The 'daily grind' - cold mechanochemical reactions on Earth and Mars

UK Centre for Astrobiology seminar

The 'daily grind' - cold mechanochemical reactions on Earth and Mars

  • Event time: 1:30pm until 3:00pm
  • Event date: 3rd May 2017
  • Speaker: Dr Jon Telling
  • Location: Room 4325B,

Event details

When early people first struck one flint against another and created a spark, they were inventing the science of mechanochemistry. Mechanochemistry is the science of broken bonds - the breaking of mineral structures to produce free radicals (‘dangling bonds’), and their consequent recombination with other reactants.  In the example of striking a flint, freshly formed silica free radicals react swiftly with atmospheric gases to combine nitrogen and oxygen into smelly nitrous oxides, with the release of sufficient energy to light kindling.

My recent research has focused on mechanochemistry in cold environments. On Earth, the crushing of silicate minerals under glaciers and ice sheets produces abundant mineral free radicals that can potentially split water. This can produce hydrogen gas and oxidants that may help sustain subglacial microbial communities on Earth, with potential implications for the habitability of subsurface icy environments on extraterrestrial bodies.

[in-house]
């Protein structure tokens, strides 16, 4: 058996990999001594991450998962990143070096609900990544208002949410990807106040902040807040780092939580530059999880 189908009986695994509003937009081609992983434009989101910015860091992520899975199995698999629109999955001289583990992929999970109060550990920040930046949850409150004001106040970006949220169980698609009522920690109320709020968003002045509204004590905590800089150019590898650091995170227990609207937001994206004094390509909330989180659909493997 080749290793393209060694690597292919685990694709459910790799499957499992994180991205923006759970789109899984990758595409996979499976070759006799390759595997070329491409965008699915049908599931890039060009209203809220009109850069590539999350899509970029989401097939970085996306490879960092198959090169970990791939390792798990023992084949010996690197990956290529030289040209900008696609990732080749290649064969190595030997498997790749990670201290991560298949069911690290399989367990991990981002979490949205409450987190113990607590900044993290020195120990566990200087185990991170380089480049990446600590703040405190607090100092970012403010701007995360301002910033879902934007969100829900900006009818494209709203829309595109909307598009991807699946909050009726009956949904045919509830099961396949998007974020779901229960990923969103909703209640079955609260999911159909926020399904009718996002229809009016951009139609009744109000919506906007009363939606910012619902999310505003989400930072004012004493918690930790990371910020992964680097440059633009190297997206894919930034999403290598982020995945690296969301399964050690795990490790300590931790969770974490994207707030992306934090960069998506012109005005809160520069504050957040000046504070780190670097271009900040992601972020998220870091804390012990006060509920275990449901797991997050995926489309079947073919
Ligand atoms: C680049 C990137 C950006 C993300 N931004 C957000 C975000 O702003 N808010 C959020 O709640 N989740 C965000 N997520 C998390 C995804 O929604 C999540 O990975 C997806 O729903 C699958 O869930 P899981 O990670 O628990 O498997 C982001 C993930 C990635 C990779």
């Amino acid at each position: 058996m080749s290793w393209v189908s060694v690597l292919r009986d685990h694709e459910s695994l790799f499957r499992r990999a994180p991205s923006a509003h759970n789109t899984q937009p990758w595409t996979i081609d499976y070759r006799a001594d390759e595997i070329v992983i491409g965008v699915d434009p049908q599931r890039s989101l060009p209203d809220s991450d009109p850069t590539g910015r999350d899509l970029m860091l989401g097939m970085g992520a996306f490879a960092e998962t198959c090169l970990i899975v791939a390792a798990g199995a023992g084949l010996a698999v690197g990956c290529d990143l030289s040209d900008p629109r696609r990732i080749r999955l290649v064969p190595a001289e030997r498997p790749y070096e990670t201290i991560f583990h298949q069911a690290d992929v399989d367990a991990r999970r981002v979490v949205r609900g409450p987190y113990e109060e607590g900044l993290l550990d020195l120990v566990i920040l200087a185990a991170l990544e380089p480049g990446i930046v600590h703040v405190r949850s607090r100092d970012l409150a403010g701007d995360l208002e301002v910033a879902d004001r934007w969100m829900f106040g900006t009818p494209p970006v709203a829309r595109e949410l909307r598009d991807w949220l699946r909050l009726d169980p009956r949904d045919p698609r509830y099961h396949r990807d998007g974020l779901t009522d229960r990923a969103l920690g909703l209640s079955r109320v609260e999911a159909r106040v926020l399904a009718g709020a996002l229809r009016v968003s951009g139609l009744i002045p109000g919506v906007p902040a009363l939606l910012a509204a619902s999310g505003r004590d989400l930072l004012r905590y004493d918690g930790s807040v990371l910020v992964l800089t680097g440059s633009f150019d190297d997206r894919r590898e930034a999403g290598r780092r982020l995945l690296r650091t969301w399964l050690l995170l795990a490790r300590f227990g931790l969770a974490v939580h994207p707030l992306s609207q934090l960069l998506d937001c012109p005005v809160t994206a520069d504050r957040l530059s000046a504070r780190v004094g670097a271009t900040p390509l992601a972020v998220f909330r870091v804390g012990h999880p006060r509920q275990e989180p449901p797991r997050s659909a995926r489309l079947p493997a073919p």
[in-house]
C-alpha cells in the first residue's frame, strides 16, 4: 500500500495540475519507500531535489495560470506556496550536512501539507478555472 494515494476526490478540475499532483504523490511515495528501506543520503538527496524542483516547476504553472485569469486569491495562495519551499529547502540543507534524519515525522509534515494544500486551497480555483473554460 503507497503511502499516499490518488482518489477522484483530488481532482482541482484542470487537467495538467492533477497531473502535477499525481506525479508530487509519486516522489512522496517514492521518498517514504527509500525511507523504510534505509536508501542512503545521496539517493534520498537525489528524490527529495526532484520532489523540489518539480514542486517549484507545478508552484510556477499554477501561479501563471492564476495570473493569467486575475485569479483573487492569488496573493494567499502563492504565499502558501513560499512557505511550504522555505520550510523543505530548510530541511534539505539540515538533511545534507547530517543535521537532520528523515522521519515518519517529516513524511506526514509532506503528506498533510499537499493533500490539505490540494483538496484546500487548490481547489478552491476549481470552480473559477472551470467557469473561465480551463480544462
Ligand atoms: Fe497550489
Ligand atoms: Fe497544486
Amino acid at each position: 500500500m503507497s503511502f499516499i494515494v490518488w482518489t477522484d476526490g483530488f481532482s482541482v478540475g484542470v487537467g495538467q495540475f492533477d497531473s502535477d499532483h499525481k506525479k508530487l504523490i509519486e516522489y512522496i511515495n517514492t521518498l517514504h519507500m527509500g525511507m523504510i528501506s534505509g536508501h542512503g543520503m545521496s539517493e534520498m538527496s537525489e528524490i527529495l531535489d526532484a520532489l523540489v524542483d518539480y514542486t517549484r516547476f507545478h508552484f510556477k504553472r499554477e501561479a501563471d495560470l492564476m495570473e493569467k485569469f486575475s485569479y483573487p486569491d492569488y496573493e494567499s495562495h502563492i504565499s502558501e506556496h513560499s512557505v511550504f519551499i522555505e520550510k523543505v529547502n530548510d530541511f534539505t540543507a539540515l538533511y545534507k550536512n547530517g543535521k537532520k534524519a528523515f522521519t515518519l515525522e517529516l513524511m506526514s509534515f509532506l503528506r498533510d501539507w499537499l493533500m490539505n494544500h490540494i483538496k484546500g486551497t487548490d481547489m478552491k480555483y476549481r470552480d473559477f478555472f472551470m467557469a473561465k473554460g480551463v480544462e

The abrasion of sand grains in aeolian environments can also initiate mechanochemical reactions. Gentle grinding during wind abrasion may react the surfaces of sand grains with methane to form methyl-silica bonds – a novel potential sink and store for methane gas. While on Earth such reactions may be of only minor importance, in the far thinner atmosphere of Mars such reactions could provide globally significant sinks. I’ll describe how such novel mechanochemical reactions provide part of a recent successful UK Space Agency Aurora grant collaborating with two ongoing Mars missions – the recently arrived European Space Agency/Roscosmos ExoMars Trace Gas Orbiter that will map temporal and spatial variations in methane and other trace gases in unprecedented detail, and the ongoing NASA Mars Reconnaissance Orbiter (MRO) orbiter that is mapping patterns of sand movement on Mars.

The astrobiology seminar series is run by the UK Centre for Astrobiology based in the School of Physics & Astronomy. Astrobiology is a multi-disciplinary subject and the seminar series actively encourages attendance by undergraduates, postgraduates and academic staff from other departments..

Find out more about UK Centre for Astrobiology seminars.